- Michael Calfan
- Pep & Rash
There’s a scene in the film of Peter Shaffer’s Amadeus in which Salieri watches Mozart perform various musical party tricks at a masquerade. After dazzling everyone by playing upside-down, hands behind his head, he takes requests. Salieri, in disguise, must keep silent as he watches the young genius cruelly lampoon him and his music.
MARTIN SOLVEIG might not be Mozart, but he is prodigiously talented as a DJ, all-round musician, and showman. His set – in the middle of a bill that transplants his 20-date residency at Ibiza’s Pacha to Arts Club for one night only – is ostensibly a celebration of house music, but Solveig’s dayglo visuals and his slightly porno tache betray his love of classic sounds, particularly disco. He calls it future house, but it’s self-consciously retro.
It’s not this venue’s usual crowd, but it puts the club(bing) in Arts Club for the first time in years. Dropping tunes like Tove Lo’s Habits and Duke Dumont’s The Giver, this show shares its target audience with Capital FM – there’s a lot of love for Major Lazer’s Lean On when it lands. Irrespective of your taste in music, the little French guy behind the decks has a love for pure pop, and it’s infectious.
However, it’s taken a few hours to reach this level of elegance. Upstairs, MYLES remains somewhere in the purgatorial 90s, followed by PEP & RASH. Despite their harder, techno-influenced sound, their set is the same student disco, different decade. It’s well received, but there are too many outrageous samples, and a pace that sees drop after drop without any chance to build on the chaos.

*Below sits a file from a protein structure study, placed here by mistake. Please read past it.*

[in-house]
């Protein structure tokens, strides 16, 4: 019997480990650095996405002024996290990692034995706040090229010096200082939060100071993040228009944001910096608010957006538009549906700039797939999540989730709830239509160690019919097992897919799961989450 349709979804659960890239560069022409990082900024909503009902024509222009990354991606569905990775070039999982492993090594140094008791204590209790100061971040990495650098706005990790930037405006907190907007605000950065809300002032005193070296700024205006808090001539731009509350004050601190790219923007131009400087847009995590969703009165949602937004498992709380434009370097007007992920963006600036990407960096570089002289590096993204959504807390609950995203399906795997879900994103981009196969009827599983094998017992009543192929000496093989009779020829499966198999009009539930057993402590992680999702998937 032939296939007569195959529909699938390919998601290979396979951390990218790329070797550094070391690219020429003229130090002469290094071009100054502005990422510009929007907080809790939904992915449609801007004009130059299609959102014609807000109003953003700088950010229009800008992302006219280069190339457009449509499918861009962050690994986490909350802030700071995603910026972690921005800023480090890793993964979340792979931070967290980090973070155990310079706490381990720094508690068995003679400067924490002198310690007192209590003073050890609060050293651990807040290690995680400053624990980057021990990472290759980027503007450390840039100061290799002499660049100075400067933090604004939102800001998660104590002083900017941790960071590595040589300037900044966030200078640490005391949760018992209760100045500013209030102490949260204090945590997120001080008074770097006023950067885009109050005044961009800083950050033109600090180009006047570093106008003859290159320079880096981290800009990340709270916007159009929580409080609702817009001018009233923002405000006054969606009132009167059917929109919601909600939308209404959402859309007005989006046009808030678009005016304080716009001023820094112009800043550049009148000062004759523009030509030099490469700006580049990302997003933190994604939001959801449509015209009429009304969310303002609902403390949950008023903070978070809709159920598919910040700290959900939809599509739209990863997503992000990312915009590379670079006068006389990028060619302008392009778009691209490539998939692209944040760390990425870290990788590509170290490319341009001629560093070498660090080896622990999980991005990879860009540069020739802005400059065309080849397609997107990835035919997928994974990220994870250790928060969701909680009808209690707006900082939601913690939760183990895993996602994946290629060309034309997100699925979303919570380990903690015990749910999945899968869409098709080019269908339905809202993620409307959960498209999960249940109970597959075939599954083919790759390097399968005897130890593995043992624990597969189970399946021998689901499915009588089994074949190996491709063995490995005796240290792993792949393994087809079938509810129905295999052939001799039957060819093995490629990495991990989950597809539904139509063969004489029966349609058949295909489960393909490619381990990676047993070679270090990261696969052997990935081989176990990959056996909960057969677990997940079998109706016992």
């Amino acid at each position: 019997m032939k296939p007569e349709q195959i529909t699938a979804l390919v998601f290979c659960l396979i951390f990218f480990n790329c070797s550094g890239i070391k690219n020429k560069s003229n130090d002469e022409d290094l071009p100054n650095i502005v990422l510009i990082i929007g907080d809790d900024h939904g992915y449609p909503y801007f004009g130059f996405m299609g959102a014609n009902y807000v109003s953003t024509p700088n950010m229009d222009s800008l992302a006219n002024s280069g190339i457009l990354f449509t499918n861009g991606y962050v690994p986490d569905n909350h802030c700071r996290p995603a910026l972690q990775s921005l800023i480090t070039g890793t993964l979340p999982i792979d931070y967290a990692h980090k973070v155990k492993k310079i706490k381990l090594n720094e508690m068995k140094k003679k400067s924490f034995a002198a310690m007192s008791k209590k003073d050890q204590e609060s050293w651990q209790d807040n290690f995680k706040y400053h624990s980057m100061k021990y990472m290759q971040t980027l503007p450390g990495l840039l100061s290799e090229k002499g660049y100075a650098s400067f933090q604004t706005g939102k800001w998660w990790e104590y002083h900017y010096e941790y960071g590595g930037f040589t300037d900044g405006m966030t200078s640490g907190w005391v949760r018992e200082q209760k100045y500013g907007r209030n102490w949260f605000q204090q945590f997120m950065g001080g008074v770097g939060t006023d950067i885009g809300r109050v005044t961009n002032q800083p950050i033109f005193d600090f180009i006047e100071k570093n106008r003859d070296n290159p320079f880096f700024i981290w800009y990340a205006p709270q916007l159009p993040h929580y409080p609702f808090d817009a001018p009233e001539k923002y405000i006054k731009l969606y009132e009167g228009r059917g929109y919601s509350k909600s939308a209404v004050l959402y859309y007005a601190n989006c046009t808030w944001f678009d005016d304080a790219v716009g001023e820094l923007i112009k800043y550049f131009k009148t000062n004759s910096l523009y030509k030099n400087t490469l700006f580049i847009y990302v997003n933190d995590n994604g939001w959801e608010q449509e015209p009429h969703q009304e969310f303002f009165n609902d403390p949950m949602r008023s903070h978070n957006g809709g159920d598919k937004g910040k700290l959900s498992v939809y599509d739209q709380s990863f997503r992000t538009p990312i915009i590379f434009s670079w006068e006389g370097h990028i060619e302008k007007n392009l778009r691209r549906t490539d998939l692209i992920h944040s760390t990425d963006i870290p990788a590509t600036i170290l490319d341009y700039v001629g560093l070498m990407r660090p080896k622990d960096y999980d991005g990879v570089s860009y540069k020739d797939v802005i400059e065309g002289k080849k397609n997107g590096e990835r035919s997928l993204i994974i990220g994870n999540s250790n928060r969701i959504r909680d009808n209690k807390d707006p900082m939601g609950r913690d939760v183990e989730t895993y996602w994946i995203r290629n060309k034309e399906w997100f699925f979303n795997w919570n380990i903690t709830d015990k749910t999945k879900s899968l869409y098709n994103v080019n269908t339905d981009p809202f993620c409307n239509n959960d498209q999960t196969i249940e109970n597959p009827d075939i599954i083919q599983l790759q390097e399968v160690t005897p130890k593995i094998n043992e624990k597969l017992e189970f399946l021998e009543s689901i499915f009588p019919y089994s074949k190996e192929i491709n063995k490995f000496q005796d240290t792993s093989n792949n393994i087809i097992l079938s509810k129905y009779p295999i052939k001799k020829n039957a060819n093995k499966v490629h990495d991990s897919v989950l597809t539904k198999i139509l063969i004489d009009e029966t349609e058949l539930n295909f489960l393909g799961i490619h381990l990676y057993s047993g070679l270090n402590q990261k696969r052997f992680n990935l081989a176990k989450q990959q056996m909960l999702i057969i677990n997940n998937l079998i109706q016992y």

Back in the Theatre, MICHAEL CALFAN spins out a set of deep house (or, at least, deeper than Solveig’s) that’s well paced, but hardly revolutionary. He pulls out his own Nobody Does It Better, which wears its 18 years lightly, but the drops are predictable, and there’s too much basking in adulation that big club DJs are prone to. They pause, revel, and indulge in that raising of arms that’d be onanistic if it didn’t put their hands so far from their crotches.
Not Martin Solveig, though. His set is structured to be unpredictable without disorienting anyone. He keeps them guessing, drawing on a vast library of samples; there’s almost never a straight repeat of any four bars, and the reward is big tunes. He, too, works the crowd. Leaving the drum track shuffling when he comes out in front of his decks, he interacts, face to face, hand to outstretched hand. Then he reaches behind himself and, without looking, without fumbling, sight unseen, releases the fattest, most perfect, most gyratory hit of rich synth brass – a bit like Mozart.